To share an example, here the devotional for July 16:


FAITH AND HOPE

July 16
Verse for the Day: “But let all those that take refuge in thee rejoice, Let them ever shout for joy, because thou defendest them.” –Psalm 5. 11.

Lesson of the Day: 1 Peter 5. 5-11.

6 Humble yourselves therefore under the mighty hand of God, that he may exalt you in due time; 7 casting all your anxiety upon him, because he careth for you. 8 Be sober, be watchful: your adversary the devil, as a roaring lion, walketh about, seeking whom he may devour: 9 whom withstand steadfast in your faith, knowing that the same sufferings are accomplished in your brethren who are in the world. 10 And the God of all grace, who called you unto his eternal glory in Christ, after that ye have suffer a little while, shall himself perfect, establish, strengthen you. 11 To him be the dominion for ever and ever. Amen.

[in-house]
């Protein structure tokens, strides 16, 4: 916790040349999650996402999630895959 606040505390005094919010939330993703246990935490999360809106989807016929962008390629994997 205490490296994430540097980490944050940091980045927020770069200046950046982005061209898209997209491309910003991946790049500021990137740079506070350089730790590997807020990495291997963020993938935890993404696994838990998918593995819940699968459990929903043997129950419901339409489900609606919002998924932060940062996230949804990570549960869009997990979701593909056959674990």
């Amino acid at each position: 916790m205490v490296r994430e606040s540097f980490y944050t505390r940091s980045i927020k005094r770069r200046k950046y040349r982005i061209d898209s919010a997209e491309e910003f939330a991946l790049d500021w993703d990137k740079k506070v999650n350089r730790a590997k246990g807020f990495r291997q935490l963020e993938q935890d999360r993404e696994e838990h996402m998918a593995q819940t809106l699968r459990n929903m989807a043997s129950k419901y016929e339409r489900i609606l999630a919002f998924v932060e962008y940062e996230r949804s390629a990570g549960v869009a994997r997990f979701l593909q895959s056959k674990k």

“Whate’ver God does is well!
In patience let us wait;
He doth himself our burdens bear,
He doth for us take care,
and he, our God, knows all our weary days.
Come, give him praise.”
–B. Schmolck.

“Abide with me from morn till eve,
For without thee I cannot live;
Abide with me when night is nigh,
For without thee I dare not die.
Watch by the sick, enrich the poor
With blessings from thy boundless store;
Be every mourner’s sleep to-night,
Like infant’s slumbers, pure and light.
Come near and bless us when we wake,
Ere through the world our way we take,
Till in the ocean of thy love
We lose ourselves in heaven above.”
–Henry F. Lyte.